Through out the long and impressive history of Fender Musical Instruments, there have been some odd bass creations that didn't quite take off like some of Fender's other classic bass designs.

At times early on  in Fender's production history it seemed as though everything they touched turned to gold. The Precision Bass, the Jazz Bass and of course they're classic guitar designs like the Telecaster and Stratocaster.

However even Fender has turned out some misses. Some were flops, a few of them interesting, some of them baffling and others just plain weird.


When Leo Fender invented the first Precision Bass back in 1951 he probably had no idea that he was basically creating the standard for all electric basses for years to come.

No other bass in history has been copied more than than the Precision and Jazz Bass and virtually every bass built since has been compared to one of these classic axes.


Fender introduced the Jazz Bass in 1960 as a "deluxe" model to augment the Precision Bass. Since it's debut the Jazz has stayed remarkably similar to it's original design.

There have however been many smaller changes over the years that are important not only to it's history but also has great year indicator for vintage bass buffs.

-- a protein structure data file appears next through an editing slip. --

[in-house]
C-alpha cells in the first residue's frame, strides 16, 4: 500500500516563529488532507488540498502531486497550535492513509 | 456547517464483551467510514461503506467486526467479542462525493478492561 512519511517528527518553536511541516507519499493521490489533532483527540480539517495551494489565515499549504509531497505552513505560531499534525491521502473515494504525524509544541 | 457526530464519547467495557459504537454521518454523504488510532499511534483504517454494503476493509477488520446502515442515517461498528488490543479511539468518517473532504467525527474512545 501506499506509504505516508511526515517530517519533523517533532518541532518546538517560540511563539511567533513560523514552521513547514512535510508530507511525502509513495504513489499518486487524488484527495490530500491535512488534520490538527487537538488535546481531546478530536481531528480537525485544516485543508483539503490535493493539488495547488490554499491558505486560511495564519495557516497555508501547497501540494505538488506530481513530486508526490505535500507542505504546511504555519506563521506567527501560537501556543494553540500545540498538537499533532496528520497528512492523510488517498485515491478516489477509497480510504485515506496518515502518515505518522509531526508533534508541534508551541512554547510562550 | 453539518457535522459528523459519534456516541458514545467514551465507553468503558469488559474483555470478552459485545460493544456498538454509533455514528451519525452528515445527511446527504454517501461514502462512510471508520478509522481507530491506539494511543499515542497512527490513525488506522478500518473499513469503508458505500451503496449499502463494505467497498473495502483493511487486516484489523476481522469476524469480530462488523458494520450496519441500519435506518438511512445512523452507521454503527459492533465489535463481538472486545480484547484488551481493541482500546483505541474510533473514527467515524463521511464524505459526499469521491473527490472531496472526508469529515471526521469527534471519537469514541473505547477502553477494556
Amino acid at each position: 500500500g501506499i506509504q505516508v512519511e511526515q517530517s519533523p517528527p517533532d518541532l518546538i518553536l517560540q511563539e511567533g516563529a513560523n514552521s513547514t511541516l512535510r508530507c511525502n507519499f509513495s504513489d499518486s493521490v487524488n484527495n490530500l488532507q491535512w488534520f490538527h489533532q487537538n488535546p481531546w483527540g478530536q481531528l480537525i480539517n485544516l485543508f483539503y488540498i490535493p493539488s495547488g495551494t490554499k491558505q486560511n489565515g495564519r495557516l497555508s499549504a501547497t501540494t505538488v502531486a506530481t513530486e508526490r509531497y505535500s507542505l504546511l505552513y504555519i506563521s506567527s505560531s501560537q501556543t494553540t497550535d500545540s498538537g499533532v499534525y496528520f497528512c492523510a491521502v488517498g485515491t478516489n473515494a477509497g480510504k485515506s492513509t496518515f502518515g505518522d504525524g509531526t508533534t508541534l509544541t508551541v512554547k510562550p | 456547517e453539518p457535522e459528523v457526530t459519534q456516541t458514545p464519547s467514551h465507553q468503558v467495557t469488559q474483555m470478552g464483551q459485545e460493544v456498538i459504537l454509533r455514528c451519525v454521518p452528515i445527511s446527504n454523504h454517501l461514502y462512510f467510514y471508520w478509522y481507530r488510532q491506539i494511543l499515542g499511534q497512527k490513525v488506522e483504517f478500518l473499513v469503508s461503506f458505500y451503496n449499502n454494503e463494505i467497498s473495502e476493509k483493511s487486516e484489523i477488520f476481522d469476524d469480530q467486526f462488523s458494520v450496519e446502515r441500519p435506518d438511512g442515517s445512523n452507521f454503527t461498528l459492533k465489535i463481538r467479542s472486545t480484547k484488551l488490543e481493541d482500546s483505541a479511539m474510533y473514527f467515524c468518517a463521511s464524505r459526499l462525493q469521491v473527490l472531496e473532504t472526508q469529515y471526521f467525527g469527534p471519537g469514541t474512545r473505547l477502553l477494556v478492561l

The 1960 Fender Jazz Bass had two single coil pickups with stacked knob concentric controls. The top knob would adjust the pickup volume and the bottom knob would adjust the tone of that pickup.


When Leo Fender invented the first mass produced electric bass no one could have guessed that it would have such a massive impact on music. The first Precision basses looked liked over-sized Telecaster guitars.

With simple slab bodies and a not so powerful single coil pickup, the Precision Bass did not exactly burst on to the music scene with great success. Many bassists were skeptical of this new instrument and thought it wouldn't last.


You've just sold your Fender bass online and now you have to ship it. For many people packing and shipping such a large and precious object can seem like a daunting task, but it doesn't need to be.

I've personally shipped dozens of basses over the years with no issues at all.

If you follow these simple steps you can easily and safely pack and ship that Fender bass to it's new owner without much hassle.

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